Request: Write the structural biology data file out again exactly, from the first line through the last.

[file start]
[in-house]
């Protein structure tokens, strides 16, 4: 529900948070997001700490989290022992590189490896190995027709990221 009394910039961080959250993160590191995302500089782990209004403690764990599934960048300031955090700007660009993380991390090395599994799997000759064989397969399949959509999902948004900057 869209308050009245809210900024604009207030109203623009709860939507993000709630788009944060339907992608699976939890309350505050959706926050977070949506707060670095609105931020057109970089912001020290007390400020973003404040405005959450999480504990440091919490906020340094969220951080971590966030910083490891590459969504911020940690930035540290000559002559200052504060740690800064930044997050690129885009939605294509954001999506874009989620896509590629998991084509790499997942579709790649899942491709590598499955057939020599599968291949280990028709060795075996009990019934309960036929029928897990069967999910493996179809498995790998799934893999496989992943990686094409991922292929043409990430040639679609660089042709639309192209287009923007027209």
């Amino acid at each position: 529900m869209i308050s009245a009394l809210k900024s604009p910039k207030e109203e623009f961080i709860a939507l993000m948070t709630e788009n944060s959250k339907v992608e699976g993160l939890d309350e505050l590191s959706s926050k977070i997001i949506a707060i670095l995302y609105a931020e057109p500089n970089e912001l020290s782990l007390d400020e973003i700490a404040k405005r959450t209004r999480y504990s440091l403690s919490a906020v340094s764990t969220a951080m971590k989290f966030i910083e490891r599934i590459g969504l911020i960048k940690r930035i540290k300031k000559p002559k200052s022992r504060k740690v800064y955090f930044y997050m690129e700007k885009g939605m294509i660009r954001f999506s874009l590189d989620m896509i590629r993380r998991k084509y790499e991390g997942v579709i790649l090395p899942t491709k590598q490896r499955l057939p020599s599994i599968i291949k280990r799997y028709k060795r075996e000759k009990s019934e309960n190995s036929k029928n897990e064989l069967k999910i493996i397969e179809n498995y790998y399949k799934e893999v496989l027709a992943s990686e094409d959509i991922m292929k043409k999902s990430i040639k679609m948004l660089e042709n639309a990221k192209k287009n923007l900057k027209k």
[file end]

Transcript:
[in-house]
């Protein structure tokens, strides 16, 4: 529900948070997001700490989290022992590189490896190995027709990221 009394910039961080959250993160590191995302500089782990209004403690764990599934960048300031955090700007660009993380991390090395599994799997000759064989397969399949959509999902948004900057 869209308050009245809210900024604009207030109203623009709860939507993000709630788009944060339907992608699976939890309350505050959706926050977070949506707060670095609105931020057109970089912001020290007390400020973003404040405005959450999480504990440091919490906020340094969220951080971590966030910083490891590459969504911020940690930035540290000559002559200052504060740690800064930044997050690129885009939605294509954001999506874009989620896509590629998991084509790499997942579709790649899942491709590598499955057939020599599968291949280990028709060795075996009990019934309960036929029928897990069967999910493996179809498995790998799934893999496989992943990686094409991922292929043409990430040639679609660089042709639309192209287009923007027209």
């Amino acid at each position: 529900m869209i308050s009245a009394l809210k900024s604009p910039k207030e109203e623009f961080i709860a939507l993000m948070t709630e788009n944060s959250k339907v992608e699976g993160l939890d309350e505050l590191s959706s926050k977070i997001i949506a707060i670095l995302y609105a931020e057109p500089n970089e912001l020290s782990l007390d400020e973003i700490a404040k405005r959450t209004r999480y504990s440091l403690s919490a906020v340094s764990t969220a951080m971590k989290f966030i910083e490891r599934i590459g969504l911020i960048k940690r930035i540290k300031k000559p002559k200052s022992r504060k740690v800064y955090f930044y997050m690129e700007k885009g939605m294509i660009r954001f999506s874009l590189d989620m896509i590629r993380r998991k084509y790499e991390g997942v579709i790649l090395p899942t491709k590598q490896r499955l057939p020599s599994i599968i291949k280990r799997y028709k060795r075996e000759k009990s019934e309960n190995s036929k029928n897990e064989l069967k999910i493996i397969e179809n498995y790998y399949k799934e893999v496989l027709a992943s990686e094409d959509i991922m292929k043409k999902s990430i040639k679609m948004l660089e042709n639309a990221k192209k287009n923007l900057k027209k």